Thursday, September 17, 2009


The last few weeks of life have had me mostly living at work, sleeping very little and eating like total shit or not eating at all. With motivation and expectations at an all time low and back pain at an all time high, I really wasn't that excited to head to Lake Geneva, one of the more technical races in the WORS series.

There were about 20 women at the start line which is a hearty number for the 1:30 race. Don said GOOOOOOOOO and we were off. I climbed up the hot, exposed ski hill, made my way through the dusty, sandy singletrack and found myself thinking about the rock garden that was to come.

The legendary rock garden is Lake Geneva's spectator centerpiece. It is lined with people yelling, screaming and taking photos....all waiting for the inevitable carnage to ensue. Now, the rock garden is really not that difficult of a piece to ride. You need to set your nerves aside, take some momentum into it and roll right down the middle, then try not to break your neck on the descent. Sounds easy enough, doesn't it? Unfortunately the consequences for not riding it perfectly are substantial - falling in the rock garden could mean serious damage to your bike and body, everyone you know will have witnessed your crash and will have posted the photos come Monday morning and you will most likely be run over by others behind you, trying to ride the rock garden.

With all these thoughts dancing around my head, I sat on the wheel of Brenda ZT as we made our way on Lap 1 up to the rock garden. About this time the Comp men started to catch us. As we passed the "CAUTION" sign, there was dude who wanted to pass us on the drop. I told him to wait. These are not words you will usually hear out of my mouth (those that know me, know I'm super easy to pass - just let me know you're there, don't cut me off, or crash me and we're all me crazy but it is generally not good idea to ask for a pass in a section that requires a CAUTION sign). Brenda ZT hit the rock garden and slowed, which cause me to slow a little and sure enough, the dude made a super sketchy pass as I entered the the garden of many large, bruise worthy rocks. I was off the bike, pissed as hell and maybe even uttering a few unkind words (sorry spectators). Making your way down that hill on foot is awful and dangerous with non stop traffic barreling down a "room for one only" descent.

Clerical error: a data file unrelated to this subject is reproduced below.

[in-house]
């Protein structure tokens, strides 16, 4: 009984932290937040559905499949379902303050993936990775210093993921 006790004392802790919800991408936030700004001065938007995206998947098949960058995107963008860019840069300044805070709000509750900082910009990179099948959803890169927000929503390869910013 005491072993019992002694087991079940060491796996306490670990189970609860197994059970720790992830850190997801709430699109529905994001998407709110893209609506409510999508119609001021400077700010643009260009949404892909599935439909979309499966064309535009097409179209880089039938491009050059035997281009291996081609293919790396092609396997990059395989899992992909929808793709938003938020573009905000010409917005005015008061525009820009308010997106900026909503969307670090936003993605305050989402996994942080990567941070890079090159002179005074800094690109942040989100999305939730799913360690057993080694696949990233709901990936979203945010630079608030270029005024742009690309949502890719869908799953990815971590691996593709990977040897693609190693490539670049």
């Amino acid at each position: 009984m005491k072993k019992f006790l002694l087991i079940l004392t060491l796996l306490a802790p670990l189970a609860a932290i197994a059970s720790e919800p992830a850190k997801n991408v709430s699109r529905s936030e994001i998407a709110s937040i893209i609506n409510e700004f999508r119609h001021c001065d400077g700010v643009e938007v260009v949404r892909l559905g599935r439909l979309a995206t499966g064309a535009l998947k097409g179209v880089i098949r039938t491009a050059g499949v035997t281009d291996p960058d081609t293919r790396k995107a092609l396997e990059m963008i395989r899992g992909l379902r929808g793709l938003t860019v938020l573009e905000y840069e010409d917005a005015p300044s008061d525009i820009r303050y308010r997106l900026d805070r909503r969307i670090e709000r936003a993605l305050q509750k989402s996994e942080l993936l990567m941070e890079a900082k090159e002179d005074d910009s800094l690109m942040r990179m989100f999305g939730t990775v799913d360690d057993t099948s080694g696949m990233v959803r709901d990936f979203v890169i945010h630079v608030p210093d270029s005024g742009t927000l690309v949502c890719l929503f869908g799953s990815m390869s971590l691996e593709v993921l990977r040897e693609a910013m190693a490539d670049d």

During that episode a few elite women had passed me, so I spent the rest of Lap 1 expending all my energy trying to regain my position and trying to let go of my anger. I am very happy to report that on Laps 2, 3 and 4 I rode the rock garden cleanly and managed to avoid any permanent physical, emotional or psychological damage that one receives from having a mishap there.

Photo by Velogrrl

I have a history with heat exhaustion - one episode at Alterra last year and one at Subaru Cup this year. It happens on exposed ski hill climbs on super hot days. I know this about myself. Knowledge is power. So when I started climbing the exposed ski hill on Lap 2, I could feel it coming on. It was just a stones throw away - the chills, the intestinal upset and yucky feelings. The result? I slowed way down, dropped it into the granny gear, started drinking more and hung on as best as I could. I did this for Laps 2, 3 and 4 and finished the race in 2 hours and 36 minutes for 11th on the day. I'll take it.

Photo by Velogrrl

Thanks to everyone for all the cheers and encouragement. I had a great time at the race and was super excited just to cross the finish line.

Photo by Gary

Well, I'm off to the Chequamagon 40 today. A top 25 finish is the goal but perhaps it's too lofty or assuming. There are many unknowns and things that will be out of my control. For instance, am I going to get run over by 1700 people because I have preferred start and got tangled up one of the many crashes that traditionally happen? And will I have the mental patience to avoid crashes for the first 25-30 miles. If my memory serves me right, it's mass chaos for the majority of that race.

For those of you going, I'll see you at the finish line at the Telemark Resort. We'll be dusty, sweaty, sore, happy and hopefully in one piece. Come have a beer with me.

1 comment:

Iguana said...

Well done Renee!
Hopefully we'll see you next year.
Sonia and I are done for this year.
Thanks for letting me by in one of those crazy laps. I hope I didn't screw you up. :)